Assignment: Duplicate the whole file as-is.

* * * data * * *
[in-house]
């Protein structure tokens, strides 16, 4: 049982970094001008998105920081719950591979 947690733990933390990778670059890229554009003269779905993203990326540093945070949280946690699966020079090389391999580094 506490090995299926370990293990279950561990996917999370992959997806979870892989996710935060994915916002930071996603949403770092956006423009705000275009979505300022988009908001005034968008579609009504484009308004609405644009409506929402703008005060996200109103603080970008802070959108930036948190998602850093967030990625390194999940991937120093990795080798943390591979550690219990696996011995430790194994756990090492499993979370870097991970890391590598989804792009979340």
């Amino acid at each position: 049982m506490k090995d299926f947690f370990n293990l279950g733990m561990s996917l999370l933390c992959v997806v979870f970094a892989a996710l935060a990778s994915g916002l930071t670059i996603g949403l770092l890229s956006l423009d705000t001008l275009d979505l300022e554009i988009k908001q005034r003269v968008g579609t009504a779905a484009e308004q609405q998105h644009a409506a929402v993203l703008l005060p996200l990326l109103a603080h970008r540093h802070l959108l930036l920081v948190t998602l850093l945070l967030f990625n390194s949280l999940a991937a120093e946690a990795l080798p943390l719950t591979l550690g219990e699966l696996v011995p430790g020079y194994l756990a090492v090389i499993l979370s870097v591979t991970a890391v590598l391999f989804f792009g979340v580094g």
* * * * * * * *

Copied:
[in-house]
């Protein structure tokens, strides 16, 4: 049982970094001008998105920081719950591979 947690733990933390990778670059890229554009003269779905993203990326540093945070949280946690699966020079090389391999580094 506490090995299926370990293990279950561990996917999370992959997806979870892989996710935060994915916002930071996603949403770092956006423009705000275009979505300022988009908001005034968008579609009504484009308004609405644009409506929402703008005060996200109103603080970008802070959108930036948190998602850093967030990625390194999940991937120093990795080798943390591979550690219990696996011995430790194994756990090492499993979370870097991970890391590598989804792009979340």
């Amino acid at each position: 049982m506490k090995d299926f947690f370990n293990l279950g733990m561990s996917l999370l933390c992959v997806v979870f970094a892989a996710l935060a990778s994915g916002l930071t670059i996603g949403l770092l890229s956006l423009d705000t001008l275009d979505l300022e554009i988009k908001q005034r003269v968008g579609t009504a779905a484009e308004q609405q998105h644009a409506a929402v993203l703008l005060p996200l990326l109103a603080h970008r540093h802070l959108l930036l920081v948190t998602l850093l945070l967030f990625n390194s949280l999940a991937a120093e946690a990795l080798p943390l719950t591979l550690g219990e699966l696996v011995p430790g020079y194994l756990a090492v090389i499993l979370s870097v591979t991970a890391v590598l391999f989804f792009g979340v580094g």